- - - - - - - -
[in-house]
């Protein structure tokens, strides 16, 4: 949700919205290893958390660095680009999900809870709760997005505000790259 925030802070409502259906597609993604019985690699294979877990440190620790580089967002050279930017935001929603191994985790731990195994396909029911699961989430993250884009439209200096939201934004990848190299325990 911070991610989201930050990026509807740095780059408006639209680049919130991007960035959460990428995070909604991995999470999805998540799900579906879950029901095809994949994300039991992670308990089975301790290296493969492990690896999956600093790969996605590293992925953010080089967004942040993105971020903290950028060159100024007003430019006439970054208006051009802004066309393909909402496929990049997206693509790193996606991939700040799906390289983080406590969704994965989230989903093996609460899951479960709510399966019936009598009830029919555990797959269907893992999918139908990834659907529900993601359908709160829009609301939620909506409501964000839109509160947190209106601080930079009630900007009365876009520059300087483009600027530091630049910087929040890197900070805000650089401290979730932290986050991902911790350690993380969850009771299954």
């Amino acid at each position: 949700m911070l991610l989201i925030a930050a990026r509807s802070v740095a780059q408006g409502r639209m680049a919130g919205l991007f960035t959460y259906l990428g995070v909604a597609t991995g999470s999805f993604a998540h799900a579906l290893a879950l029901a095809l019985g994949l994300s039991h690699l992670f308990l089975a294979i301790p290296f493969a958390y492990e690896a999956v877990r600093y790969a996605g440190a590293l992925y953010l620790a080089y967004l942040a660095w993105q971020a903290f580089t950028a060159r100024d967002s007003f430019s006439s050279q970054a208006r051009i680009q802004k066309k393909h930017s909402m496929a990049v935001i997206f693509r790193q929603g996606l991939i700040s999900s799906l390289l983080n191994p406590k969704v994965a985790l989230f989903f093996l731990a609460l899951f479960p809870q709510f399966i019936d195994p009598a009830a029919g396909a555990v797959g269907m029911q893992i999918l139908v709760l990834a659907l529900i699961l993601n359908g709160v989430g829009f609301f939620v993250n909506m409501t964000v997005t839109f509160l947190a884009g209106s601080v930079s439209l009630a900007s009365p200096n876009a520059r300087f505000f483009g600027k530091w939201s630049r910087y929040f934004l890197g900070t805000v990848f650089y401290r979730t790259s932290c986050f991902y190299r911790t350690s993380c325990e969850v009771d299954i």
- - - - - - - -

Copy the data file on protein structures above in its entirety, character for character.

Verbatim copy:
[in-house]
């Protein structure tokens, strides 16, 4: 949700919205290893958390660095680009999900809870709760997005505000790259 925030802070409502259906597609993604019985690699294979877990440190620790580089967002050279930017935001929603191994985790731990195994396909029911699961989430993250884009439209200096939201934004990848190299325990 911070991610989201930050990026509807740095780059408006639209680049919130991007960035959460990428995070909604991995999470999805998540799900579906879950029901095809994949994300039991992670308990089975301790290296493969492990690896999956600093790969996605590293992925953010080089967004942040993105971020903290950028060159100024007003430019006439970054208006051009802004066309393909909402496929990049997206693509790193996606991939700040799906390289983080406590969704994965989230989903093996609460899951479960709510399966019936009598009830029919555990797959269907893992999918139908990834659907529900993601359908709160829009609301939620909506409501964000839109509160947190209106601080930079009630900007009365876009520059300087483009600027530091630049910087929040890197900070805000650089401290979730932290986050991902911790350690993380969850009771299954």
């Amino acid at each position: 949700m911070l991610l989201i925030a930050a990026r509807s802070v740095a780059q408006g409502r639209m680049a919130g919205l991007f960035t959460y259906l990428g995070v909604a597609t991995g999470s999805f993604a998540h799900a579906l290893a879950l029901a095809l019985g994949l994300s039991h690699l992670f308990l089975a294979i301790p290296f493969a958390y492990e690896a999956v877990r600093y790969a996605g440190a590293l992925y953010l620790a080089y967004l942040a660095w993105q971020a903290f580089t950028a060159r100024d967002s007003f430019s006439s050279q970054a208006r051009i680009q802004k066309k393909h930017s909402m496929a990049v935001i997206f693509r790193q929603g996606l991939i700040s999900s799906l390289l983080n191994p406590k969704v994965a985790l989230f989903f093996l731990a609460l899951f479960p809870q709510f399966i019936d195994p009598a009830a029919g396909a555990v797959g269907m029911q893992i999918l139908v709760l990834a659907l529900i699961l993601n359908g709160v989430g829009f609301f939620v993250n909506m409501t964000v997005t839109f509160l947190a884009g209106s601080v930079s439209l009630a900007s009365p200096n876009a520059r300087f505000f483009g600027k530091w939201s630049r910087y929040f934004l890197g900070t805000v990848f650089y401290r979730t790259s932290c986050f991902y190299r911790t350690s993380c325990e969850v009771d299954i």